View of Gurramkonda.
Water-colour sketch of the fort at Gurramkonda in Andhra Pradesh by an unknown artist between 1790 and 1810. Inscribed on the front in ink is: 'View of the Hill Fort or Droog of Gurrumconda.'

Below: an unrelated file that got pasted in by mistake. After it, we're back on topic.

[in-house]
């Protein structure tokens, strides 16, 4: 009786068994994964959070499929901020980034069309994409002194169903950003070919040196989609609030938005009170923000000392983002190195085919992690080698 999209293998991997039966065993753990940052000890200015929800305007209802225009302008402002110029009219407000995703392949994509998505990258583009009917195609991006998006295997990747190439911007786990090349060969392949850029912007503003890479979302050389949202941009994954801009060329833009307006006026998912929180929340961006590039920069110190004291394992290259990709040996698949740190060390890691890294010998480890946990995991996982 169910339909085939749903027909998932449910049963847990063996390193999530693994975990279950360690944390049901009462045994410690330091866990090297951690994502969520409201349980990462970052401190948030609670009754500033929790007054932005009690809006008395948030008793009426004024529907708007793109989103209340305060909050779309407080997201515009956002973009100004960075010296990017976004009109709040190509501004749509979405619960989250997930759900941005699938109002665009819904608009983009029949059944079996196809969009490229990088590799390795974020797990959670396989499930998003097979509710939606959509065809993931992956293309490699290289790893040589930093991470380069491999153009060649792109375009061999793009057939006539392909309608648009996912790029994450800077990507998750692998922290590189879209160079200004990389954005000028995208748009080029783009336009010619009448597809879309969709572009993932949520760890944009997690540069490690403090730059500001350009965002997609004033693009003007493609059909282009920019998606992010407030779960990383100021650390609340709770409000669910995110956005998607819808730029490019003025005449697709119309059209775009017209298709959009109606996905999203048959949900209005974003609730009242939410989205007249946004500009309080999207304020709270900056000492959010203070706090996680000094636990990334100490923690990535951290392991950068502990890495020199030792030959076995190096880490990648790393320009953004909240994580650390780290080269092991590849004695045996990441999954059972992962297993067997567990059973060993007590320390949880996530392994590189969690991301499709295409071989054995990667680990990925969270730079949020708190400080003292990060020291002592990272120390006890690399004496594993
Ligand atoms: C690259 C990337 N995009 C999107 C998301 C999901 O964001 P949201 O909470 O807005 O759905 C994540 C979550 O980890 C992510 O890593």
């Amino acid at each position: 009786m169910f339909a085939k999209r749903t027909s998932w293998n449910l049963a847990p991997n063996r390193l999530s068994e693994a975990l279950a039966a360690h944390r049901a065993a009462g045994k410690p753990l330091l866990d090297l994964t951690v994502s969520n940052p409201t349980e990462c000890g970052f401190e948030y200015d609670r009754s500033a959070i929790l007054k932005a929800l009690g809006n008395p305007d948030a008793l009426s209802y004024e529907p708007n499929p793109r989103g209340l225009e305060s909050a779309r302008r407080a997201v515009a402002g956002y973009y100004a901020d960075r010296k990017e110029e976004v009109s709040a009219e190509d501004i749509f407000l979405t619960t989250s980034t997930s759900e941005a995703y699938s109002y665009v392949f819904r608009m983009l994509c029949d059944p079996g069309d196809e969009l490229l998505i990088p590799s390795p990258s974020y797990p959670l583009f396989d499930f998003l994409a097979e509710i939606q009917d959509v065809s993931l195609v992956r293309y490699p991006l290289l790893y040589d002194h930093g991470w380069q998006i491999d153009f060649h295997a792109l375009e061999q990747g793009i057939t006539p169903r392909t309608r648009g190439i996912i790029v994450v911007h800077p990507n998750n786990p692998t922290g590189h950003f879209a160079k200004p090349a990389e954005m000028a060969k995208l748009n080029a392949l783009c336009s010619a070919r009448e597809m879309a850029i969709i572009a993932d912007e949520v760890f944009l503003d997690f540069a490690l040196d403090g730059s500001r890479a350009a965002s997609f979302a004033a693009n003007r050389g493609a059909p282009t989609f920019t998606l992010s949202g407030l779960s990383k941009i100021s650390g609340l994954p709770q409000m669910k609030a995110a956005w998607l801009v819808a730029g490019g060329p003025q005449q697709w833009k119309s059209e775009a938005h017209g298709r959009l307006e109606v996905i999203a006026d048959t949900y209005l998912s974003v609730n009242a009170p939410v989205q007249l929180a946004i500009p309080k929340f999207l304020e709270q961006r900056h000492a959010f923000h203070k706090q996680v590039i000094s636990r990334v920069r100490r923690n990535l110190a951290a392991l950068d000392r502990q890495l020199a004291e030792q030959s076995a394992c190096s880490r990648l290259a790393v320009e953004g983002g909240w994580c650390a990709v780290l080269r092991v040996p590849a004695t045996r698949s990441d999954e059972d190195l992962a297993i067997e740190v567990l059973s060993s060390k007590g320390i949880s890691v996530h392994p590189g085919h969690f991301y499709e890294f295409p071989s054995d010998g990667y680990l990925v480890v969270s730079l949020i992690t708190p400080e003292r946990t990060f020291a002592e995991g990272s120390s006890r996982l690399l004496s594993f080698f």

The fort, reputedly built by the Golconda Sultans, stands on a hill 500 feet high with three almost perpendicular sides. Fortifications guard every assailable part of the hill while a long wall, curving and winding through the rocks, connects the upper with the lower fort. According to local legend, Gurramkonda (‘gurram’, horse and ‘konda’, hill) was so-named because a horse was believed to be the guardian of the fort, rendering the place impregnable so long as the horse remained there. The story goes that a Mahratta chief eventually succeeded in scaling the precipice and in carrying off the horse and, although the thief was captured before reaching the base of the hill, the spell was broken and the fort, when next attacked, fell.